Unlike many books on the British Forces in Afghanistan, this one is written by the CO of 3 Para on their first tour in Helmand, and it gives a really good account from the CO's perspective. The author, Col. Stuart Tootal, is the first senior British commander to provide an account of the fighting in Afghanistan and personally, I didn't put it down until I'd finished it. It's an erudite, well-written and balanced account by a CO who displayed real leadership and integrity throughout his time as CO and I'd recommend it highly.
Lieutenant Colonel John Stuart Craig Tootal (DSO OBE) had already enjoyed a successful military career when he was awarded command of the British Army's Parachute Regiment 3rd Battalion, or 3 Para as it was more simply known. In April 2006, the 1200 soldiers of 3 Para left England for the Helmand Province of Afghanistan, just across the border with Pakistan. Danger Close is their story. The two best things about the story, in my opinion anyway, are the way Col. Tootal paints a good picture of events on the ground and also exposes the many flaws of the faceless ministers and bureaucrats who are making a sham of fighting the conflict.
Commanding in the field is, Tootal admits, an imprecise science. Critical decisions must often be based on incomplete information and implemented without the luxury of prevarication. New troops coming into the conflict are often young and inexperienced - one group shown in the book had to wait at home after their basic training to turn 18 before they could go to war. The books quite well balanced in that it gives both low level experiences that you would get from an on-the-ground soldier and the higher level picture of trying to do the right thing by your men while dealing with the politics and cost-cutting from above.
Reading the book, you can feel his frustration as political mission creep imposes more and more difficulties on him and his overtasked Battalion. You can feel his pain as his men are killed and wounded as the Battalion becomes embroiled in ceaseless combat with the Taliban. Tootal is scathing about the way the wounded are treated once back in UK. The final chapter covers this in detail: "Fighting the Peace" is the moving story of the return of 3 PARA to the UK, and particularly of the MOD's treatment of the injured (now that the MOD shares existing National Health Service facilities rather than using dedicated military hospitals), and fighting to ensure that soldiers who have been disabled or mutilated in the service of their country aren't just kicked out of the Army. Lastly, although we have been well aware of post-traumatic stress disorder for decades now, the chapter outlines that the facilities and procedures in place for dealing with it are laughable at best.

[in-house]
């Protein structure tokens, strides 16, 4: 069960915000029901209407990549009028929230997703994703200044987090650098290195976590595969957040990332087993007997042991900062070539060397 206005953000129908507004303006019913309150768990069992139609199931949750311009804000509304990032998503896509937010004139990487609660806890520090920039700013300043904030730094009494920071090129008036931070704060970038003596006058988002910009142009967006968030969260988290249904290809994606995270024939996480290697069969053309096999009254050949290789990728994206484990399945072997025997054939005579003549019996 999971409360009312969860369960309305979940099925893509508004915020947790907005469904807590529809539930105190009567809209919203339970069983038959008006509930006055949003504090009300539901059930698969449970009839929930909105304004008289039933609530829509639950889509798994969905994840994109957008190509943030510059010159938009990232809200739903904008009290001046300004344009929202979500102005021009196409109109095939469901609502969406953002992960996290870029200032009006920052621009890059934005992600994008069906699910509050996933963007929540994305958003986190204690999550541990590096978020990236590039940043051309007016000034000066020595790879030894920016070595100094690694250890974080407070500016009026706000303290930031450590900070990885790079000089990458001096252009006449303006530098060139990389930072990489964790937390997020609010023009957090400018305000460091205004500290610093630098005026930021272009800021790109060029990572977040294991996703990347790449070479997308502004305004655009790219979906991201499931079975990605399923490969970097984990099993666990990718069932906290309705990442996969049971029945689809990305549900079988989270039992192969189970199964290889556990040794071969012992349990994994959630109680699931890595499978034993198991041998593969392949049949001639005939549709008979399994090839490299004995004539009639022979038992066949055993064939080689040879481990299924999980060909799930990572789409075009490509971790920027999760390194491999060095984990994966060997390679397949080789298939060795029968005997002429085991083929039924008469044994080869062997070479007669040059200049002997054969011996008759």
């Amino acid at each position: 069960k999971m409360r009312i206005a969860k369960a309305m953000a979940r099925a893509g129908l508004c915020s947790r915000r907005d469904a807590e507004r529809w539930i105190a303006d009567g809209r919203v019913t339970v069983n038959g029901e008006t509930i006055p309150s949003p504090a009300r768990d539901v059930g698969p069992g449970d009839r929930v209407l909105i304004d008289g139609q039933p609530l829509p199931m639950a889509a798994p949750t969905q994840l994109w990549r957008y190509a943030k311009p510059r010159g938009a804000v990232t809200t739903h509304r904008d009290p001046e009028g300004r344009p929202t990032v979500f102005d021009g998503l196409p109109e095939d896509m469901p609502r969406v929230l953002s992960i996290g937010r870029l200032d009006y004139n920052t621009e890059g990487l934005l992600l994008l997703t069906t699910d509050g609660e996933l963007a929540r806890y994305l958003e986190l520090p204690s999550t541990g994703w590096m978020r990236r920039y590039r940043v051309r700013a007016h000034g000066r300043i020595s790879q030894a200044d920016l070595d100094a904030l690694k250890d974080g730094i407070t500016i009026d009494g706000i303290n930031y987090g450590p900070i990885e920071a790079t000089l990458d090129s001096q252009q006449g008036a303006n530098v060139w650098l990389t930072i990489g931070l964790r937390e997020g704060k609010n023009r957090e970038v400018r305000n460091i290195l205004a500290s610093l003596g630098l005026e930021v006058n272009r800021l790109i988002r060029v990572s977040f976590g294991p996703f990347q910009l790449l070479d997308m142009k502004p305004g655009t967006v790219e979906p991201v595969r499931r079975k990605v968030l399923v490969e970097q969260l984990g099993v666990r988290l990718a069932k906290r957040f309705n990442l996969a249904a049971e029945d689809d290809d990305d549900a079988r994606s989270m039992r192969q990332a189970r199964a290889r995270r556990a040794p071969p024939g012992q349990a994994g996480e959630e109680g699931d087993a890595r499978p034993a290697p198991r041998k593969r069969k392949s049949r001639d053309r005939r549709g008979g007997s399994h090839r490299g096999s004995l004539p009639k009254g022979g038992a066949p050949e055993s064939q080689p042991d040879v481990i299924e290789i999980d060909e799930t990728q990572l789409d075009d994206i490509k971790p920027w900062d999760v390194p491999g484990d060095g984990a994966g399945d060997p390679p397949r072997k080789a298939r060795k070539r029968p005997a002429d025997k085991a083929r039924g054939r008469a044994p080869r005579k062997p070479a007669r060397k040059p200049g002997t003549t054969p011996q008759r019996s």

Tootal displays what's best about the British Army - the dedication and committment of many of the officer corps to the welfare of their men, both before, during and after combat missions. This comes through very strongly in the book, even more so when you learned he resigned from the Army shortly after 3 Para's 1st tour of Helmand, partly in protest at the lack of support for British Soldiers involved in the fighting - lack of equipment and training and the poor support for the wounded being his primary issues. However, this does not appear to have coloured his memoir. Throughout, he writes with nothing but respect for his men and for his superiors in the field.
Read in conjunction with Patrick Bishops 3 Para about the same tour, written by a journalist embedded with 3 Para for the tour.